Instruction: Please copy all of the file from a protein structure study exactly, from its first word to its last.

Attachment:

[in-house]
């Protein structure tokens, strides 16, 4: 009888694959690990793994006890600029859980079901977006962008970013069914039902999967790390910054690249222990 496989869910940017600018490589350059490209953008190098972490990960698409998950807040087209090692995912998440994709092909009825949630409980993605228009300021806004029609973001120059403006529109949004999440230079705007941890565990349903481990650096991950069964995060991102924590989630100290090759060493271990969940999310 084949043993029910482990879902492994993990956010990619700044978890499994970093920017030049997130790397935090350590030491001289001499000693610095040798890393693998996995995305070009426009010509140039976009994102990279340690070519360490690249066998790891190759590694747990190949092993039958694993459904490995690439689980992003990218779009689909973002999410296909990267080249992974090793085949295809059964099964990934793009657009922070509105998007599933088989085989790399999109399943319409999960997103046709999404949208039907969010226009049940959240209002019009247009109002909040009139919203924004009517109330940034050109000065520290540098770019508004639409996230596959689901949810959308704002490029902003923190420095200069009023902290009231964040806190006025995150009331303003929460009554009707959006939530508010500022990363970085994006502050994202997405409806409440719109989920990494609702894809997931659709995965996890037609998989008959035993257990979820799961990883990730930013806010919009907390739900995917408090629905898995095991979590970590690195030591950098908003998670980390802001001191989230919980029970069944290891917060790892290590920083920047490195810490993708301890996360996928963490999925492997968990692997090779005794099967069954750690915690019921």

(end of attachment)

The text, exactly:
[in-house]
């Protein structure tokens, strides 16, 4: 009888694959690990793994006890600029859980079901977006962008970013069914039902999967790390910054690249222990 496989869910940017600018490589350059490209953008190098972490990960698409998950807040087209090692995912998440994709092909009825949630409980993605228009300021806004029609973001120059403006529109949004999440230079705007941890565990349903481990650096991950069964995060991102924590989630100290090759060493271990969940999310 084949043993029910482990879902492994993990956010990619700044978890499994970093920017030049997130790397935090350590030491001289001499000693610095040798890393693998996995995305070009426009010509140039976009994102990279340690070519360490690249066998790891190759590694747990190949092993039958694993459904490995690439689980992003990218779009689909973002999410296909990267080249992974090793085949295809059964099964990934793009657009922070509105998007599933088989085989790399999109399943319409999960997103046709999404949208039907969010226009049940959240209002019009247009109002909040009139919203924004009517109330940034050109000065520290540098770019508004639409996230596959689901949810959308704002490029902003923190420095200069009023902290009231964040806190006025995150009331303003929460009554009707959006939530508010500022990363970085994006502050994202997405409806409440719109989920990494609702894809997931659709995965996890037609998989008959035993257990979820799961990883990730930013806010919009907390739900995917408090629905898995095991979590970590690195030591950098908003998670980390802001001191989230919980029970069944290891917060790892290590920083920047490195810490993708301890996360996928963490999925492997968990692997090779005794099967069954750690915690019921």